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Biochemical characterization of chlorantraniliprole and spinetoram resistance in laboratory-selected obliquebanded leafroller, Choristoneura rosaceana (Harris) (Lepidoptera: Tortricidae)

Permanent URL:
http://handle.nal.usda.gov/10113/49432
Abstract:
Neonate larvae of obliquebanded leafroller, Choristoneura rosaceana, from a laboratory colony were exposed to two reduced-risk insecticides, chlorantraniliprole and spinetoram. After nine generations of selection, significant levels of resistance to each insecticide were observed. Biochemical assays were performed on third instars to determine potential resistance mechanisms. Enzyme assays indicated that esterase activity was significantly increased in the chlorantraniliprole-selected colony, whereas mixed-function oxidase levels were elevated in the spinetoram-selected colony as compared to the unselected colony. No difference in glutathione-S-transferase activity was seen in either of the insecticide-selected colonies. These results indicate the potential involvement of esterases and mixed-function oxidases as detoxification mechanisms responsible for resistance to chlorantraniliprole and spinetoram, respectively. Furthermore, the results of this study suggest that chlorantraniliprole and spinetoram are not detoxified by similar mechanisms and could therefore be incorporated into resistance management programs in tree fruit leading to sustainable management of C. rosaceana.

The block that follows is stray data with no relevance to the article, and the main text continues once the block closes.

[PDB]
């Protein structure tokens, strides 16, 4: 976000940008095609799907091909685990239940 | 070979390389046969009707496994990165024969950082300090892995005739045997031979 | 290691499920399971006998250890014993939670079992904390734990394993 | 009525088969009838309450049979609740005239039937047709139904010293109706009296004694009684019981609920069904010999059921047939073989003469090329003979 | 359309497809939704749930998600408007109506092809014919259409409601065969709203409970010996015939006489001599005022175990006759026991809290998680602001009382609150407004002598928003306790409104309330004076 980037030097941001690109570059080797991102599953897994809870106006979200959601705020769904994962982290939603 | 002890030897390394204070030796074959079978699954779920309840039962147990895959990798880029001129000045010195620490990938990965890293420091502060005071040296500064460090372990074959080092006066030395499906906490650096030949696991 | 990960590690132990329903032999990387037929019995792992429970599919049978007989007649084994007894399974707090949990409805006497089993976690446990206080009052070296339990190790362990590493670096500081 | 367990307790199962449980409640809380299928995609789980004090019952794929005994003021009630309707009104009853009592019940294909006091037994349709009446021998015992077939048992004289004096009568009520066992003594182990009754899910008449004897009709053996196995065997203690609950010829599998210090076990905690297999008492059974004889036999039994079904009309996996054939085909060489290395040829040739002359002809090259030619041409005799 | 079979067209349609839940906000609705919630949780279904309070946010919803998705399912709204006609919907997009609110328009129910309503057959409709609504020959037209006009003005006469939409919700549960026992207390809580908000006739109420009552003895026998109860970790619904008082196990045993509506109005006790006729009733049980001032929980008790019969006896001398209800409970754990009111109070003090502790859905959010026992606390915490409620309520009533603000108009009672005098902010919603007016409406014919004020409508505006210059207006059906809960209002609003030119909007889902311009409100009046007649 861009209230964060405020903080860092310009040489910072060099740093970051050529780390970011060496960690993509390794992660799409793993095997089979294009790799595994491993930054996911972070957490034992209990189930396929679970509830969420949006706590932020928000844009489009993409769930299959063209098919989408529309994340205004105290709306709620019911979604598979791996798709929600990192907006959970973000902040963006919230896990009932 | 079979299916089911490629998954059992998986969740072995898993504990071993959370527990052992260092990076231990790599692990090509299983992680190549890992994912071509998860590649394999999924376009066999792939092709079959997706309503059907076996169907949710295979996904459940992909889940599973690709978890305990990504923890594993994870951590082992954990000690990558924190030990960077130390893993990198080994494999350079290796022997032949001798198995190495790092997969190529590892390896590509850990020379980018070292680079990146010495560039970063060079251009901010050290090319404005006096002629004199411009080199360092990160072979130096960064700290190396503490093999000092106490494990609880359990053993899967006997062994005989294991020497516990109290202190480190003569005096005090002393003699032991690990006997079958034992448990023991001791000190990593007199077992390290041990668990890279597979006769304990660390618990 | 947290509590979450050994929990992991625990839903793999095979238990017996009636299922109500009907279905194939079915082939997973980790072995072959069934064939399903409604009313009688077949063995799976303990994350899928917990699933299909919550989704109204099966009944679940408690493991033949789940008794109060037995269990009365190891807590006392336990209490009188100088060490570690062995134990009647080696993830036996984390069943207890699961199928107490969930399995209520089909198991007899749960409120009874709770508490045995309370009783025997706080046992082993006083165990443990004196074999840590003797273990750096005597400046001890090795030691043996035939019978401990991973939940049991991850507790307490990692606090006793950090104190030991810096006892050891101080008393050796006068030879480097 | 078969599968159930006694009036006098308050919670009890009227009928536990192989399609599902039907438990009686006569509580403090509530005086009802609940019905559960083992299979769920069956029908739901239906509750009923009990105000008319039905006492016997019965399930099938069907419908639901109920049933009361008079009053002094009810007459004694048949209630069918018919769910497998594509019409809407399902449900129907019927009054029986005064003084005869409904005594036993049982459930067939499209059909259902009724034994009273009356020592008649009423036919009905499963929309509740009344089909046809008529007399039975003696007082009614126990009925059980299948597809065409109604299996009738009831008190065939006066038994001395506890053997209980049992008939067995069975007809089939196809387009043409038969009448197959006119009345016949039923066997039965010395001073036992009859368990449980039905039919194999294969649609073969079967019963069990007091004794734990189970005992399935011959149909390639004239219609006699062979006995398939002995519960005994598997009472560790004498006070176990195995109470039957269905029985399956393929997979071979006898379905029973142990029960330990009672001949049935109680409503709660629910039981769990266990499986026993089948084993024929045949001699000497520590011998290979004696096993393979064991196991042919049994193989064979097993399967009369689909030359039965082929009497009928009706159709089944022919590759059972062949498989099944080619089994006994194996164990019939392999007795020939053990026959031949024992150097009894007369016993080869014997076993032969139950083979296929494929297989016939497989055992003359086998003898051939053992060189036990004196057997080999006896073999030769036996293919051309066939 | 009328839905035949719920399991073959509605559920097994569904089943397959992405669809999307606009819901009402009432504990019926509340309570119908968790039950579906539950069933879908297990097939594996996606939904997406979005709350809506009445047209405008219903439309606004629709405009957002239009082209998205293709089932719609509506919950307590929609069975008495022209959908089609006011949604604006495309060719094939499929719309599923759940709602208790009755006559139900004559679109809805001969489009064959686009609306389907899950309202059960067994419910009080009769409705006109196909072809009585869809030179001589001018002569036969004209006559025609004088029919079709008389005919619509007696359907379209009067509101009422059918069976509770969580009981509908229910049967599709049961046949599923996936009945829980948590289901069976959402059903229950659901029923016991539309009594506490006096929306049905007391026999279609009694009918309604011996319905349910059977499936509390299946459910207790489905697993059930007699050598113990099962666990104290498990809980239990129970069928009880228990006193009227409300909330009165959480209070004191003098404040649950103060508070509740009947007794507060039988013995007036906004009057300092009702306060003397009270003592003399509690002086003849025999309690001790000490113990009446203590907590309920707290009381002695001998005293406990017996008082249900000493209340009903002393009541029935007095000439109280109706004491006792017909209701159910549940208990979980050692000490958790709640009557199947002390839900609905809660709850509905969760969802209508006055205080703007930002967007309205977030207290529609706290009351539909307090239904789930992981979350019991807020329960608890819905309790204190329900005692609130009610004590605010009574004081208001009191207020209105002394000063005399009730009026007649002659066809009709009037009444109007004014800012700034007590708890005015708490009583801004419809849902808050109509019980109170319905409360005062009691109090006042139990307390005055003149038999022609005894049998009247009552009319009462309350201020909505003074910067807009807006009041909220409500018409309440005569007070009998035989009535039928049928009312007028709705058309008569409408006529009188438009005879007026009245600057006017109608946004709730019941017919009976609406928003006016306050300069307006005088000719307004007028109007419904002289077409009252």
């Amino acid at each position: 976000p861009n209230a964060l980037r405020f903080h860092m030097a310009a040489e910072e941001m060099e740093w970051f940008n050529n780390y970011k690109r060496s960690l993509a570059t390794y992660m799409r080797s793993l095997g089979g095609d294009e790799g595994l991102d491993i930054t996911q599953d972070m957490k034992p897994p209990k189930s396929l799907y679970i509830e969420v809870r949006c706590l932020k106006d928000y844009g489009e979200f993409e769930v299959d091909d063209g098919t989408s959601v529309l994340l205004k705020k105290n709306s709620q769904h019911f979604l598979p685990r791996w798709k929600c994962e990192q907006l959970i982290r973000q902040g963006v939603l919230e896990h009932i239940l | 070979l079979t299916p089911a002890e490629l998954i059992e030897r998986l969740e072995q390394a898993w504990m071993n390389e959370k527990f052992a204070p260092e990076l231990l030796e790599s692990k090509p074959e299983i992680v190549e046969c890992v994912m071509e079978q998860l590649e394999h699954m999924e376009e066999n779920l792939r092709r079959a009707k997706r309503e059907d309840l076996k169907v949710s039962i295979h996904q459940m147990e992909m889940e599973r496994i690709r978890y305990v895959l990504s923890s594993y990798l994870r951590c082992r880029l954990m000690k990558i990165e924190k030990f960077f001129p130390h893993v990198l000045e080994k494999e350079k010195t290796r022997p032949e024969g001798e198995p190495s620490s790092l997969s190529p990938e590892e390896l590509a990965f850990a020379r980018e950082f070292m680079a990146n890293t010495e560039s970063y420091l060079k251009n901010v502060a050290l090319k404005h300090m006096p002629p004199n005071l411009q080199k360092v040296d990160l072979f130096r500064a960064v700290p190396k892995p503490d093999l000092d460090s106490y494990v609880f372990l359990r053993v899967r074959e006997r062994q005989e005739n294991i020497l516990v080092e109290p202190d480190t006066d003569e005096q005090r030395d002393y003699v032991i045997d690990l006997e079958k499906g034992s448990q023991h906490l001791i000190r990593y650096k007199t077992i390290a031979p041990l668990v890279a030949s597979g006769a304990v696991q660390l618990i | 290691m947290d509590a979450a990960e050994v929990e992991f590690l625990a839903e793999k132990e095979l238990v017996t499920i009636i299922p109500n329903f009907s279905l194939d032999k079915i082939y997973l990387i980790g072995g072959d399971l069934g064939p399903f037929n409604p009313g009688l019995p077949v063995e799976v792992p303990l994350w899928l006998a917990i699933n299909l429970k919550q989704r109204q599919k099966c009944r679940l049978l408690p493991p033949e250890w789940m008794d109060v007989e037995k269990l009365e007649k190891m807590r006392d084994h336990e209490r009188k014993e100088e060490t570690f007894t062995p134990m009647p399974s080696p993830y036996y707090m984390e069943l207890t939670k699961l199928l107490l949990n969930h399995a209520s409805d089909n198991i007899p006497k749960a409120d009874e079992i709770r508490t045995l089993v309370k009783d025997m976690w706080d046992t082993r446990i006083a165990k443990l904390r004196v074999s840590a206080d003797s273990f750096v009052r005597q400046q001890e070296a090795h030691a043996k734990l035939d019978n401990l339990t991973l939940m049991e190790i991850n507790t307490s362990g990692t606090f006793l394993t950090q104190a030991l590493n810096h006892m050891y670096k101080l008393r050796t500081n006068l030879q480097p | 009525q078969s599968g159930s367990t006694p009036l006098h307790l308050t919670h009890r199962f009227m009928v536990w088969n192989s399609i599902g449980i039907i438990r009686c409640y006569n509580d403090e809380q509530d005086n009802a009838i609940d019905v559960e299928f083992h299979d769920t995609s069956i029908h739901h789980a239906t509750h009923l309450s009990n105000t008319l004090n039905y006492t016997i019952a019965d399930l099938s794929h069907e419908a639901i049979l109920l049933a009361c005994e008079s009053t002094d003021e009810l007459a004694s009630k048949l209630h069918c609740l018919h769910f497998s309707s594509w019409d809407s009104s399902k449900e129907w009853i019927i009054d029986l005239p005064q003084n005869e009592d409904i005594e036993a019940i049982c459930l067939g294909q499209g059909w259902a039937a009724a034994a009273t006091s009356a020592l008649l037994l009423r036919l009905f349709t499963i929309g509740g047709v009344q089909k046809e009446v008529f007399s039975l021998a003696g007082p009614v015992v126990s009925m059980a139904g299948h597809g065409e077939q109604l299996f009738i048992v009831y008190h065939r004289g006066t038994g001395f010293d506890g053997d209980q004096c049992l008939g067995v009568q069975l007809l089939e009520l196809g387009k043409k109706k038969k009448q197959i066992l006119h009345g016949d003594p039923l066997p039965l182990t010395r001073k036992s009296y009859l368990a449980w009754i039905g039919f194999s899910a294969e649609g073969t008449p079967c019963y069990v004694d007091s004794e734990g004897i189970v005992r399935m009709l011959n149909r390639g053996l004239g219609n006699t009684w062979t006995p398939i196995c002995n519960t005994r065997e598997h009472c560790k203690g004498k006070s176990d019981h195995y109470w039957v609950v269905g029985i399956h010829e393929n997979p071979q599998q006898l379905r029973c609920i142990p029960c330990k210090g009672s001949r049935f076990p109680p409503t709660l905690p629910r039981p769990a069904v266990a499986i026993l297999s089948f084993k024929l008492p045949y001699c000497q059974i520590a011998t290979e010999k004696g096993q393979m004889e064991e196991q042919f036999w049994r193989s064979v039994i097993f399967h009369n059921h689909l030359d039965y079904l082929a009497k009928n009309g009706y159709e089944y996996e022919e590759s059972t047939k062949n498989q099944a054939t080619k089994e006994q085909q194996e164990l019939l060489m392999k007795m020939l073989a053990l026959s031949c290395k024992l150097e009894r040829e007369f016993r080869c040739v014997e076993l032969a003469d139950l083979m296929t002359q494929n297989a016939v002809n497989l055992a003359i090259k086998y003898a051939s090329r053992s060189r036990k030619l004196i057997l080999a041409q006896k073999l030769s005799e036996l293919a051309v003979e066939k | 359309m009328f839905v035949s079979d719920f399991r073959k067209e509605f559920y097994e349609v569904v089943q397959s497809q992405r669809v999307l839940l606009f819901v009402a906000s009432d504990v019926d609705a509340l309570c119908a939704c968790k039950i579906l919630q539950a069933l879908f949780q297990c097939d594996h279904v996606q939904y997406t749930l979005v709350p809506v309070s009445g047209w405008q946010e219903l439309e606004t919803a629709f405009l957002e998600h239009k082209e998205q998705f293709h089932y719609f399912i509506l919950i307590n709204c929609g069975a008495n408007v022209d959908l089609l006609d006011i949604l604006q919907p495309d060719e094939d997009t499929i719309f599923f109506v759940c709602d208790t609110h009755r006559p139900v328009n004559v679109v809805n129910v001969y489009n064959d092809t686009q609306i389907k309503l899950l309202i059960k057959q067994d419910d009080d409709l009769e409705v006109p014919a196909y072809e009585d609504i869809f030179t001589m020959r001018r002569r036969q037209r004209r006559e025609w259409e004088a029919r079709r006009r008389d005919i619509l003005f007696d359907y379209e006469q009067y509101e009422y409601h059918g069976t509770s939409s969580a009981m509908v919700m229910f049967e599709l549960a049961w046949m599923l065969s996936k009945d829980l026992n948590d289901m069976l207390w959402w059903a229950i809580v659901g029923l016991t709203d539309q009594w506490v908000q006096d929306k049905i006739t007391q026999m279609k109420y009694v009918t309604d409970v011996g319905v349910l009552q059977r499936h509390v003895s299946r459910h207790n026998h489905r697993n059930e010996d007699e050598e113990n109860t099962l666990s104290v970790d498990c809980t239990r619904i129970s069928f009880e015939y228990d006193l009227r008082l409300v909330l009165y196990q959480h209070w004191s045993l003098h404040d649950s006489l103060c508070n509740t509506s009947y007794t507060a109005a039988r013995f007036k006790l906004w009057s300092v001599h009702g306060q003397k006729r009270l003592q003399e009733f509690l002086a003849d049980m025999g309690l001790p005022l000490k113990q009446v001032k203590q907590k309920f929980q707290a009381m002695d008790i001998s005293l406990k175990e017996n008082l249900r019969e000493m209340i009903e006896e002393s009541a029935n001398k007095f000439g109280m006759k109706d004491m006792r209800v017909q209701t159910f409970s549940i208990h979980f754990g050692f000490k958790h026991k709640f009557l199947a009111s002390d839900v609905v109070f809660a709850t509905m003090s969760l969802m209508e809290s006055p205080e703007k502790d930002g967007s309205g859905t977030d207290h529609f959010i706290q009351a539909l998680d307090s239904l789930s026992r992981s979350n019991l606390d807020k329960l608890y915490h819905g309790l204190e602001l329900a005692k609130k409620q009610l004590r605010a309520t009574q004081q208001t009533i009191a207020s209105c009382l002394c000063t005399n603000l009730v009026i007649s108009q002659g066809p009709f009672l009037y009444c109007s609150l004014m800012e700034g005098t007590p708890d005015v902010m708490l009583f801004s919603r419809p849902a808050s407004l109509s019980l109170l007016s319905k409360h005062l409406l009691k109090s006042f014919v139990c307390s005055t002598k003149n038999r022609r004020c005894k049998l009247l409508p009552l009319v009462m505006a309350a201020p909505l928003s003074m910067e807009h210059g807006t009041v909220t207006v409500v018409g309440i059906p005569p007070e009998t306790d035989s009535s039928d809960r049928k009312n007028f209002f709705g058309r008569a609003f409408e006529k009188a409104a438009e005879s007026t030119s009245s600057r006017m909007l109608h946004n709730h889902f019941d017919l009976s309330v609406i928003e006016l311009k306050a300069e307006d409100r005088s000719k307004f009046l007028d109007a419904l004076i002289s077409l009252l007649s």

Author(s):
Sial, Ashfaq A. , Brunner, Jay F. , Garczynski, Stephen F.
Subject(s):
Choristoneura rosaceana , leafrollers , larvae , insecticide resistance , insecticides , artificial selection , resistance mechanisms , metabolic detoxification , insect biochemistry , enzyme activity , esterases , mixed function oxidase , glutathione transferase , resistance management
Format:
p. 274-279.
Note:
Includes references
Source:
Pesticide biochemistry and physiology 2011 Mar., v. 99, no. 3
Language:
English
Year:
2011
Collection:
Journal Articles, USDA Authors, Peer-Reviewed
File:
Download [PDF File]
Rights:
Works produced by employees of the U.S. Government as part of their official duties are not copyrighted within the U.S. The content of this document is not copyrighted.